SMALL IS NECESSARY: Shared Living on a Shared Planet


With great insight, Anitra Nelson shows how collaborative housing is emerging across the world to re-ignite the ‘Small Is Beautiful’ spirit of E.F. Schumacher. This wonderful guide features inspiring examples for those who want to use shared eco-housing to tackle the challenges ahead.

Paul Chatterton — Professor of Urban Futures, University of Leeds, and co-founder of the Lilac cohousing co-operative

This is a timely report and a critical and informed exploration of an important and growing housing sector in which ideas of equity, sharing, and ecological responsibility are essential parts of real, successful communities. Anitra Nelson is a seasoned and respected academic with a strong passion and deep understanding of ‘eco-collaborative housing’ as both great places to live and as powerful models for making convivial human places in a crowded and stressful world.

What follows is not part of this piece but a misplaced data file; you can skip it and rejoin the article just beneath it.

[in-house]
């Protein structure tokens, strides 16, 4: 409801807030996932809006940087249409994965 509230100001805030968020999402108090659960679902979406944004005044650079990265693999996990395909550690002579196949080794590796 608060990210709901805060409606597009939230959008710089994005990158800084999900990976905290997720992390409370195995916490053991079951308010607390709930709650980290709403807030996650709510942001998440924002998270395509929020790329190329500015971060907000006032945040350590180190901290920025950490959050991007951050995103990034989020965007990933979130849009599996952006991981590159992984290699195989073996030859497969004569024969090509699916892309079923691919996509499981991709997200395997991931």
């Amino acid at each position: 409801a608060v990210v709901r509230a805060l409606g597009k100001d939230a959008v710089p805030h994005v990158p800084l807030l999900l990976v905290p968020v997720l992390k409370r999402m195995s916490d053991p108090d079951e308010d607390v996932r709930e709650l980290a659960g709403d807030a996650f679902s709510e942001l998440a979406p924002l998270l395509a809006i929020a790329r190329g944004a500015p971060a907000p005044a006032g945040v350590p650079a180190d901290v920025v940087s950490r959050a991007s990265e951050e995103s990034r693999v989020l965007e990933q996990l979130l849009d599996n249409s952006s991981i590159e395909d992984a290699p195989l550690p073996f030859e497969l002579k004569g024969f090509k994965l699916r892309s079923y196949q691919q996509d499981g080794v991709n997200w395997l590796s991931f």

Paul DowntonEcopolis urbanist and cofounder of Christie Walk cohousing (Adelaide, Australia)

Small is Necessary is about one of the great crises and challenges of our time, accessing housing that is both affordable and sustainable. This book ranges widely and interrogates deeply. It imaginatively opens new and challenging horizons on the need to find forms of housing that are communal, affordable and sustainable.
Peadar Kirby — Emeritus Professor of International Politics and Public Policy, and director of the Institute for the Study of Knowledge in Society, at the University of Limerick and resident of Cloughjordan Ecovillage in Ireland
Anitra’s book takes you on a journey that peels away layer after layer of traditional housing models to show the reader more and more eco-collaborative possibilities. You are left with a whole new menu of how things could be, and an appealing and inspiring vision at the end.
Bronwen MorganProfessor of Law at the University of New South Wales (Australia)